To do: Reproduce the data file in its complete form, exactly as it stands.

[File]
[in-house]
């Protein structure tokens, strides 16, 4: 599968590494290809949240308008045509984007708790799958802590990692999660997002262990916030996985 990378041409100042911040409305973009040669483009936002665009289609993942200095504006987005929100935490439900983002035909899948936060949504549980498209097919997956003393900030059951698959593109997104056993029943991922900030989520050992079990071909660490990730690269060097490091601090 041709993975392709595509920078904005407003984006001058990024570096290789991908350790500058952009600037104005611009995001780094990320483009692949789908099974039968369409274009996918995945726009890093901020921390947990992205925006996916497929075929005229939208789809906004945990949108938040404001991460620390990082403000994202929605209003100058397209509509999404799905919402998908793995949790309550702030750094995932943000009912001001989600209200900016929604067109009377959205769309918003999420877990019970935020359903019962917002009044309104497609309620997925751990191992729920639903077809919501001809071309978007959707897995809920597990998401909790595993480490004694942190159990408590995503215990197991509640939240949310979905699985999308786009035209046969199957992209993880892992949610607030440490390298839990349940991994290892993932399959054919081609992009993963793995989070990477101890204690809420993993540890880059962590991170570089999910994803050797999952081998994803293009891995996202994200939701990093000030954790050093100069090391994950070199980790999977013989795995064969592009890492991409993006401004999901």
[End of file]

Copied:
[in-house]
């Protein structure tokens, strides 16, 4: 599968590494290809949240308008045509984007708790799958802590990692999660997002262990916030996985 990378041409100042911040409305973009040669483009936002665009289609993942200095504006987005929100935490439900983002035909899948936060949504549980498209097919997956003393900030059951698959593109997104056993029943991922900030989520050992079990071909660490990730690269060097490091601090 041709993975392709595509920078904005407003984006001058990024570096290789991908350790500058952009600037104005611009995001780094990320483009692949789908099974039968369409274009996918995945726009890093901020921390947990992205925006996916497929075929005229939208789809906004945990949108938040404001991460620390990082403000994202929605209003100058397209509509999404799905919402998908793995949790309550702030750094995932943000009912001001989600209200900016929604067109009377959205769309918003999420877990019970935020359903019962917002009044309104497609309620997925751990191992729920639903077809919501001809071309978007959707897995809920597990998401909790595993480490004694942190159990408590995503215990197991509640939240949310979905699985999308786009035209046969199957992209993880892992949610607030440490390298839990349940991994290892993932399959054919081609992009993963793995989070990477101890204690809420993993540890880059962590991170570089999910994803050797999952081998994803293009891995996202994200939701990093000030954790050093100069090391994950070199980790999977013989795995064969592009890492991409993006401004999901």